Agency criticizes KBR inquiry

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Soldiers in Iraq not told about exposure to toxin

By Kevin Koelling, Managing Editor

TELL CITY - It took six years, the cancer deaths of two National Guard soldiers, and the serious illness of dozens of others for the Pentagon to begin informing soldiers they had been exposed to highly toxic sodium dichromate in Iraq, according to a news release from DCBureau.org.

Now that the issue has received some attention, the organization said in a report released last week, "Congress has relegated its investigation to a powerless and partisan Senate committee."

The News has reported testimony offered before the Democratic Policy Committee by soldiers based in Tell City and other areas, and on a lawsuit filed in December in district court in Evansville, by 16 current or former soldiers known collectively as the Tell City Guardsmen.

The suit alleges Kellogg, Brown and Root and affiliated companies knew the Qarmat Ali water-treatment plant in Iraq was heavily contaminated with the chemical and that it was a known carcinogen, but failed to inform soldiers protecting its workers.

Heather Browne, a KBR spokeswoman contacted by The News for a December story, denied "the assertion that KBR harmed troops and was responsible for an unsafe condition," and added in a prepared statement, "KBR appropriately notified the Army Corps of Engineers upon discovery of the existence of the substance on the site and the Corps of Engineers concluded that KBR's efforts to remediate the situation were effective. Further, the company in no way condones any action that would compromise the safety of those we serve or employ."

"I remember the first few weeks we spent [in Iraq], we were constantly wearing chemical suits," Capt. Russell Kimberling said in the third of the four-part DCBureau.org report, titled, "No Contractor Left Behind; KBR, the Pentagon and the Soldiers Who Paid." The company commander for what was then Company C (or Charlie Company), 1st Battalion, 152nd Infantry, Kimberling is quoted as saying the site was supposedly cleared by April 2003.

According to DCBureau. org's news release, the Army attributed recurring nosebleeds, body rashes, persistent coughing and pneumonia to sand and dust allergies.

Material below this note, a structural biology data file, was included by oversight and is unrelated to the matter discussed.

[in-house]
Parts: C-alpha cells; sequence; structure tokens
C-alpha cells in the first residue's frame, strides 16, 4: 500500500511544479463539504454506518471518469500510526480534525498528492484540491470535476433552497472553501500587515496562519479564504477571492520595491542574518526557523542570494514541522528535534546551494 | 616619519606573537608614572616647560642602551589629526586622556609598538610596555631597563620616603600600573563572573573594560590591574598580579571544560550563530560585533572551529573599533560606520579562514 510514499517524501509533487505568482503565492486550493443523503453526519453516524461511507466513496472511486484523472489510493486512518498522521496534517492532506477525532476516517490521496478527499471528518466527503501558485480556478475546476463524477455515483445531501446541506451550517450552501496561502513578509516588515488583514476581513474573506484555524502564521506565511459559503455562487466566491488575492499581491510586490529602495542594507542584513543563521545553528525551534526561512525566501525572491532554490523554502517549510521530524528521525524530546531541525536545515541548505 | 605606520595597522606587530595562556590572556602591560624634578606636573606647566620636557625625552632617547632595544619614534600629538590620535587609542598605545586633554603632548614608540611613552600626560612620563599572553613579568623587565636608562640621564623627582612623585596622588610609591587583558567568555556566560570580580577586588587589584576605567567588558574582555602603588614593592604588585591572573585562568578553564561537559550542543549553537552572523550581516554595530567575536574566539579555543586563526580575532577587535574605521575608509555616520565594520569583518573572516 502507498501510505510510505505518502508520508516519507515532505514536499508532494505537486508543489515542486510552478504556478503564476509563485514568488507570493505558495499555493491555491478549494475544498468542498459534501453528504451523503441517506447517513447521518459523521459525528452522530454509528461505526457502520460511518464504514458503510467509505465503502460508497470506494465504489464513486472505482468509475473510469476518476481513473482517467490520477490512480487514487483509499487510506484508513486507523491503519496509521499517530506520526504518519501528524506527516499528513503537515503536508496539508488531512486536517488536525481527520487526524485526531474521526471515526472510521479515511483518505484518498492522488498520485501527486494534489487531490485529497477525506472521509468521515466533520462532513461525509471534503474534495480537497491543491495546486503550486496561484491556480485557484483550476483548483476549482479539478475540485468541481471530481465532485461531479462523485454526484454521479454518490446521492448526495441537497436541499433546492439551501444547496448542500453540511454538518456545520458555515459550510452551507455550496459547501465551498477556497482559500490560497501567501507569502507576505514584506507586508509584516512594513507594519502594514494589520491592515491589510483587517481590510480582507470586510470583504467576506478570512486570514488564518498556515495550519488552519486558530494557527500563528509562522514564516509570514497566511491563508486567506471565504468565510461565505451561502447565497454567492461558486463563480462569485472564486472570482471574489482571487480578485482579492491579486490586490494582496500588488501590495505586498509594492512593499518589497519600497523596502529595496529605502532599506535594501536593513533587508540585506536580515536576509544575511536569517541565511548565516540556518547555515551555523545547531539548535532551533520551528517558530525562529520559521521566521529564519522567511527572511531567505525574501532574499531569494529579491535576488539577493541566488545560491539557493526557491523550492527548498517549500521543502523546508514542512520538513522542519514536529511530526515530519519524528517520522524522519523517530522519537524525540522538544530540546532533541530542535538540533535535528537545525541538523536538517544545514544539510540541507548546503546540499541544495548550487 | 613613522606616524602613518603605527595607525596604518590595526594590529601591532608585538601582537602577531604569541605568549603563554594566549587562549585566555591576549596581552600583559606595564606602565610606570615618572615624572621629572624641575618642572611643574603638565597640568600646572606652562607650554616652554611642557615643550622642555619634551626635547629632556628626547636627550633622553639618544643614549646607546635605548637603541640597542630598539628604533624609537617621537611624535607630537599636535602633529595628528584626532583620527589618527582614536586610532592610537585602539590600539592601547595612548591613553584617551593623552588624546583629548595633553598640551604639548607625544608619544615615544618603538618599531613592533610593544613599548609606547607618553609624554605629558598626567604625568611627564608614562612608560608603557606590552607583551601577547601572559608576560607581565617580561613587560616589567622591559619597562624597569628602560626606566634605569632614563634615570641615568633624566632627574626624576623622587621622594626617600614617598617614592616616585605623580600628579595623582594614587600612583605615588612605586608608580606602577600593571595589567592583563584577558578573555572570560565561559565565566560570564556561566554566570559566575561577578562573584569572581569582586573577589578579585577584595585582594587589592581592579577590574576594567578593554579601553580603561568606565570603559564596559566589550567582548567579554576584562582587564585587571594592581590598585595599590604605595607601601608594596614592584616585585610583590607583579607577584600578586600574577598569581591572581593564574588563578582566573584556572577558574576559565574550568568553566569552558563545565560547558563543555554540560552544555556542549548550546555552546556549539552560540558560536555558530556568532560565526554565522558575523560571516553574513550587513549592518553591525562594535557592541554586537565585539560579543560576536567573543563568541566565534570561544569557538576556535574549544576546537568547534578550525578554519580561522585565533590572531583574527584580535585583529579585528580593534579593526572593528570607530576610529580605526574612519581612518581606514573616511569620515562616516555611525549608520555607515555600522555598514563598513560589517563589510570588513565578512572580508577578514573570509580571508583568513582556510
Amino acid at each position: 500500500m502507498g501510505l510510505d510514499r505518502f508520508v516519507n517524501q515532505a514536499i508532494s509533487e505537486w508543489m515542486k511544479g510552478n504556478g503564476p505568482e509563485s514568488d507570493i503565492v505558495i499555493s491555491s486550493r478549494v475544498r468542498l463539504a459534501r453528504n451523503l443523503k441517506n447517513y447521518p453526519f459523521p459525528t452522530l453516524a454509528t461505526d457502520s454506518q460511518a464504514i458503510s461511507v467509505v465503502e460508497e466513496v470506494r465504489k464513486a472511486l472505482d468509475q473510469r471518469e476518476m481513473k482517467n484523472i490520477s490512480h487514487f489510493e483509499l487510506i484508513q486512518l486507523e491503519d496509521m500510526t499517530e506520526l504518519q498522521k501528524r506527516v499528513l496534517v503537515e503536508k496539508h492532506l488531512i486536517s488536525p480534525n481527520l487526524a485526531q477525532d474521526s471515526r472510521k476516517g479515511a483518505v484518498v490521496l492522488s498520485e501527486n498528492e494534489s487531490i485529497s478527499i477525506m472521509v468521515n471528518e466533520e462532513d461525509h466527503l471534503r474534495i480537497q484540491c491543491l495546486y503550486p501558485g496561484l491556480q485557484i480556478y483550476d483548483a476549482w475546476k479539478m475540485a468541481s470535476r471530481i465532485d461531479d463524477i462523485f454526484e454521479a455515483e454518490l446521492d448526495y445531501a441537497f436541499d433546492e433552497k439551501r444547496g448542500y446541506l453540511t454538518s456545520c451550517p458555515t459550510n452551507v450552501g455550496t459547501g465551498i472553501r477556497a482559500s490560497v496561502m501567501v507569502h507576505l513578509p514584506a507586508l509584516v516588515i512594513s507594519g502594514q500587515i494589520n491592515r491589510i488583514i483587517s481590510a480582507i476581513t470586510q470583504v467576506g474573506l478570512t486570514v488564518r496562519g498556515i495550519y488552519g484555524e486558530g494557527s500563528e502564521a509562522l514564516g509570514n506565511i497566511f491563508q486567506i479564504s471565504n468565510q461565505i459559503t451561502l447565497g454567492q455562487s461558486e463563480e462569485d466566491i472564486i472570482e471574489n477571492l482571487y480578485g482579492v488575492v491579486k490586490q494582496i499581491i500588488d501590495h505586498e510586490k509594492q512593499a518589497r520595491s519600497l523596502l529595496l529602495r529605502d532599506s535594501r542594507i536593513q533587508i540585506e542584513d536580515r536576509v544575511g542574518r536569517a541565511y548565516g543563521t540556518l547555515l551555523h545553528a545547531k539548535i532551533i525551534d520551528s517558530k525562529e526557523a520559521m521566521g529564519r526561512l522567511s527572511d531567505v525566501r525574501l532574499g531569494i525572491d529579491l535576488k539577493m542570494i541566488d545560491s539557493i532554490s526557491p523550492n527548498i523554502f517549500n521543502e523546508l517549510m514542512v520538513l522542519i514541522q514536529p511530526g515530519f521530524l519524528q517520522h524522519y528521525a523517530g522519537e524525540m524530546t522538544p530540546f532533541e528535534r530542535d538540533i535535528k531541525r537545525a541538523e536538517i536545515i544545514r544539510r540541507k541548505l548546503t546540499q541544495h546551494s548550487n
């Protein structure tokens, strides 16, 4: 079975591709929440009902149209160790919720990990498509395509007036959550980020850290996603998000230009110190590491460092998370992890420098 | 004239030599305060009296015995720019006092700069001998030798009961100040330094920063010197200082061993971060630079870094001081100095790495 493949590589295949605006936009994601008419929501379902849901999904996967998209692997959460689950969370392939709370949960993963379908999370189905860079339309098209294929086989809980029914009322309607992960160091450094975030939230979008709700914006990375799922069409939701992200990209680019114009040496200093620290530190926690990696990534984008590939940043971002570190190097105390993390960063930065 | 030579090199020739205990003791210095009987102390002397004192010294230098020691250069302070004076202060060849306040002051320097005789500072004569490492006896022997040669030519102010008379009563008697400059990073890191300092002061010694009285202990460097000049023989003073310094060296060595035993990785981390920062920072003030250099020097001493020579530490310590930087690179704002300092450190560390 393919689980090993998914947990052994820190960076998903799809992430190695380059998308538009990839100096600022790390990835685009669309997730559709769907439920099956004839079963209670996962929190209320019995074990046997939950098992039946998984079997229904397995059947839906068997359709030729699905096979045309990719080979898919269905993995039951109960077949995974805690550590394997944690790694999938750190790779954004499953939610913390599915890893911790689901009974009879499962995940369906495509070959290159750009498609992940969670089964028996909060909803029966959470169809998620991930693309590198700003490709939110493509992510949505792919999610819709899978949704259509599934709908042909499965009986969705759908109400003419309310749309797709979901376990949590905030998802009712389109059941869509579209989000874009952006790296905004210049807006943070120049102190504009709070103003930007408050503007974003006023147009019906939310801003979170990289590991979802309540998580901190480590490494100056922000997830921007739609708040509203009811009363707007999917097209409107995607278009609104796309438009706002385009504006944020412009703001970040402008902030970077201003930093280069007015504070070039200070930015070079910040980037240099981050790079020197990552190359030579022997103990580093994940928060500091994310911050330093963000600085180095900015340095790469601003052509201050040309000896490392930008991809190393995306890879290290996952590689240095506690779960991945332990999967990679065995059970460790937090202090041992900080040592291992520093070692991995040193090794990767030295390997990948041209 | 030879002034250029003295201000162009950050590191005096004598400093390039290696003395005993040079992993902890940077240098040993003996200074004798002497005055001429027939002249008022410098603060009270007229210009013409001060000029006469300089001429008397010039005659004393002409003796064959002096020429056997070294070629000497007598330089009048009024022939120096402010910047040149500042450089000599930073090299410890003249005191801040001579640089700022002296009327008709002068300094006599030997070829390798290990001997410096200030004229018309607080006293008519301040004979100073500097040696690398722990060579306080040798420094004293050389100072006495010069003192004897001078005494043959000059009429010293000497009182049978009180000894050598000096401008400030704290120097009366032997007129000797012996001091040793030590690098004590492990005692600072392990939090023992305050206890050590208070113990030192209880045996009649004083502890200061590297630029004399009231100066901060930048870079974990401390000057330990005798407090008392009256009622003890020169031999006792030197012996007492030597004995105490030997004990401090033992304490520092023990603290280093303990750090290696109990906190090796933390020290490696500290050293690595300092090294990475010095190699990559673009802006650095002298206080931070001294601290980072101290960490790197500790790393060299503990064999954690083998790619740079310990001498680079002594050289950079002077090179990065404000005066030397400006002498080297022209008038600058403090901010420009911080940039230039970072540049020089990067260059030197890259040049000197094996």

"We were just told it was a mild irritant, don't worry about it," said Jody Aistrop, one of the Tell City-based soldiers bringing the lawsuit against KBR, in a December Democracy Now report. Bloody noses, burning eyes and rashes on their arms and legs,  however, indicated a more serious problem. Their suspicions were eventually confirmed when the soldiers were pulled out of the water plant toward the end of their tour, Aistrop said.

"We guarded it from the outside, while the contractors were working inside," he explained, "and they actually had protective gear on."

DCBureau.org identifies itself as a nonprofit news agency staffed by award-winning journalists.

Its news release accused the Defense Department of trying to downplay soldiers' concerns that their health problems are a direct result of their exposure to the chemical at Qarmat Ali.

"The Army has relied on a faulty medical test performed on its National Guardsmen back in 2003, a test that a leading sodium dichromate expert told DC Bureau.org was inadequate," Adam G. Lichtenheld of the National Security News Service wrote in the release. "The Department of Veterans Affairs has used these findings to deny health coverage to sick veterans."

"Congress, meanwhile, has entrusted the Qarmat Ali probe - and the slew of contracting scandals that have plagued the Pentagon over the past half-decade - to the Democratic Policy Committee," Lichtenheld wrote. "But the DPC lacks the power to subpoena documents and compel testimony, rendering it unable to conduct a full investigation. Despite Qarmat Ali being the most recent controversy in a string of accusations against KBR, including contracting fraud, bribery, wrongful death, sexual assault and shoddy work that has killed several soldiers, KBR remains the Army's largest war contractor."